Omar Faraj Saeed Al Hardan, a man who came to the United States in 2009 and was granted a green card by the Obama administration, admitted in court on Monday that he taught himself to build detonators for improvised explosive devices, trained to use automatic rifles and plotted to sign up as a martyr for the Islamic State group.
Al Hardan came to America as a teenager after spending time in refugee camps in Jordan and Iraq, and was adopted legally through Barack Obama's Iraqi refugee program, the standard-bearer of today's Syrian refugee program.
In 2014, federal agents exposed Al Hardan as he tried to make contact with an informant, and after his guilty plea on Monday to one count of terrorism, he will be sentenced in January.
“This screening process has been enhanced over the last few years,” said James R. McKinney, a spokesman for the U.S. Citizenship and Immigration Service said, though he refused to disclose information on the case.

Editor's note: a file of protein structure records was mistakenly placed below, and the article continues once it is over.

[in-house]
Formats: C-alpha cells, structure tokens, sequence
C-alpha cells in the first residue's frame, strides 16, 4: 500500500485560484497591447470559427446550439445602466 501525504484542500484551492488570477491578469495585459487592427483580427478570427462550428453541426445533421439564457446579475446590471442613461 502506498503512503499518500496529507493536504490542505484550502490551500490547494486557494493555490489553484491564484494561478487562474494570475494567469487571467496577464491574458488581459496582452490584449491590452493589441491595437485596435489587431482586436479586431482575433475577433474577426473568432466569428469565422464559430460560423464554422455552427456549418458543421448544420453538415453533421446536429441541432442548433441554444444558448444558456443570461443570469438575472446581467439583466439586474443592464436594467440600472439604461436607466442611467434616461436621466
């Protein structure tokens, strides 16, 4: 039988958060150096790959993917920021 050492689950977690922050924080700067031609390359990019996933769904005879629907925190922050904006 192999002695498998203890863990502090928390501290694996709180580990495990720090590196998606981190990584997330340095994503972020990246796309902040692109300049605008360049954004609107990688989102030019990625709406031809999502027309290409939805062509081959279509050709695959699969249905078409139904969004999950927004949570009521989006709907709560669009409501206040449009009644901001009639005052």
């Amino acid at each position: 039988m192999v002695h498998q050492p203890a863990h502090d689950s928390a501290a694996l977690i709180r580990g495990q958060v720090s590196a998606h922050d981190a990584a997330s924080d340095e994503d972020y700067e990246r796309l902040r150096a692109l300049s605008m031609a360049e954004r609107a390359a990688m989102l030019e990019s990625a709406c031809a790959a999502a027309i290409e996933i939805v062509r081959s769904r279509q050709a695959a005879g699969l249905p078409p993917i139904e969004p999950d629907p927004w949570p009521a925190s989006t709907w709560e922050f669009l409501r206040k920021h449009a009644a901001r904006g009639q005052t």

“The overall system is grievously broken,” says Matthew O’Brien, a former USCIS employee who is now research director at the Federation for American Immigration Reform. “Saying the Iraq program is a model, it’s the model for a failing system overall, that doesn’t work. The Syrian situation is marked by an absence of all of the things you need for a program to be successful.”
Obama is configuring an agenda that would bring 110,000 refugees to the United States by October 1st of next year, despite warnings from lawmakers that it would endanger American lives.